My recommendation: Springbank Longrow 10-year-old. Flavours of peaty smoke, light oak, vanilla and orchard fruits characterise this lovely Campbeltown whisky.

  • A highly balanced Malt, round, kernig
  • From the home of Scotch whisky
  • On its own or with a splash of water

Facts and Figures About Scotch Whisky

Did you know?

  • Scotch whisky accounts for almost 20% of the entire UK exports of food and drink.
  • Exports of Scotch whisky earn the UK around £140 every second.
  • 10,000 people work directly for the Scotch whisky industry, which supports over 40,000 jobs in UK whisky manufacturing.
  • At any one time, more than 20 million whisky casks are maturing in Scottish warehouses. That’s four casks for every man, woman and child living in Scotland!
  • There are currently (as of 2021) 128 different distilleries licensed to produce genuine Scotch whisky in the five main single malt regions. Distilleries that are not located in Scotland are not allowed to call their product Scotch.
  • A single malt might see several casks before it’s bottled. Single malt means it’s the product of a single distillery, not a single cask.

If you’d like to become a member of the Scotch Malt Whisky Society, Scotland’s premier whisky membership club, click the link below.

Become a member of Scotland’s biggest whisky club at The Scotch Malt Whisky Society.

Not only will you be given access to exclusive bottlings, regular magazines and special offers, but you’ll also be able to enjoy a dram at the society’s very own whisky connoisseurs club where you’ll be able to enjoy Scotland’s finest whiskies along with first-class Scottish cuisine.

The Scotch Whisky Experience

Oh, and if you’re ever in Edinburgh don’t forget to check out the Scotch Whisky Experience on The Royal Mile, not far from Edinburgh Castle esplanade.

This fun and informative visitor attraction will tell you everything you need to know about whisky in all its glorious forms, and you might even learn a few bits of factory-floor gossip from the attraction’s resident ghostly tour guides! Take a look at my guide to the Scotch Whisky Experience to find out everything you need to know before leaving home.

Frequently Asked Questions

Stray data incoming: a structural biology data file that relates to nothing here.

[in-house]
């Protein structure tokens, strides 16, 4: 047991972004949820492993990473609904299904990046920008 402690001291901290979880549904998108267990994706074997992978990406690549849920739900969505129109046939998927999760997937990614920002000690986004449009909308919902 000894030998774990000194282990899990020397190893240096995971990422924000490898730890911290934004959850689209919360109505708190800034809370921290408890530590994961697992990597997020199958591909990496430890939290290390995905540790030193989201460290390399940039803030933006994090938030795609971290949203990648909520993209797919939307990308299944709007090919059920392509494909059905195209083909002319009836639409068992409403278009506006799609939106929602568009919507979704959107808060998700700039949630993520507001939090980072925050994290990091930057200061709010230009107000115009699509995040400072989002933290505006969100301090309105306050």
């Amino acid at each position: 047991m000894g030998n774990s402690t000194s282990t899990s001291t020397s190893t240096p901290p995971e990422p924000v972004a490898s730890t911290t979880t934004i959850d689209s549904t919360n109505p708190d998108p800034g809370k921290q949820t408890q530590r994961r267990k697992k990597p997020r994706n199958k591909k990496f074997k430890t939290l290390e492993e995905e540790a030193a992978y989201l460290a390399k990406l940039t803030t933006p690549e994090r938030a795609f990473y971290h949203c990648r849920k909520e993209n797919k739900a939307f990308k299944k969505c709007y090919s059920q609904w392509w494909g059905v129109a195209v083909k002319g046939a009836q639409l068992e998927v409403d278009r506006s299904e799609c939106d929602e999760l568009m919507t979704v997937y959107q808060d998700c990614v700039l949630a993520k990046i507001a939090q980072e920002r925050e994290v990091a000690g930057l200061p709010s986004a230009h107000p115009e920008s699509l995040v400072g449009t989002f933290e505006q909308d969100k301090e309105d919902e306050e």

Where are the single malt whisky regions of Scotland?

Speyside, Highlands, Lowlands, The Islands, The Isle of Islay, and Campbeltown.

What are the most popular whiskies from each Scotch-producing region?

Speyside: Macallan, Dalwhinnie, Glenlivet, Glenfiddich.
Highlands: Dalmore and Glenmorangie.
Lowlands: Auchentoshan, Glenkinchie
The Islands: Highland Park, Talisker, Jura.
Islay: Ardbeg, Laphroaig, Lagavulin
Campbeltown: Glengyle and Springbank

How many whisky distilleries are there in Scotland?

There are currently (as of 2021) 128 different distilleries licensed to produce genuine Scotch whisky in the five main single-malt whisky regions. Distilleries that are not located in Scotland are not allowed to call their product Scotch whisky.

How important is whisky to Scotland?

Scotch whisky accounts for almost 20% of the entire UK exports of food and drink and earns the UK around £140 every second. The industry supports over 40,000 jobs with 10,000 employed directly by whisky manufacturers.

What is the difference between Scotch and single malt?

Scotch is a term used to describe any type of whisky produced in Scotland.
A single distillery can produce Scotch or a blend of various whiskies from various distilleries.

Single malt scotch is considered to be a higher quality and more refined type of scotch because it is made from a single type of grain and is produced at a single distillery, which allows for more control over the production process and a more consistent product. Single malt Scotch is also typically aged for a longer period, which helps to develop its complex flavours and aromas.

Craig Neil

Craig Neil is the author, photographer, admin, and pretty much everything else behind Out About Scotland. He lives near Edinburgh and spends his free time exploring Scotland and writing about his experiences. Follow him on Pinterest, Facebook, and YouTube.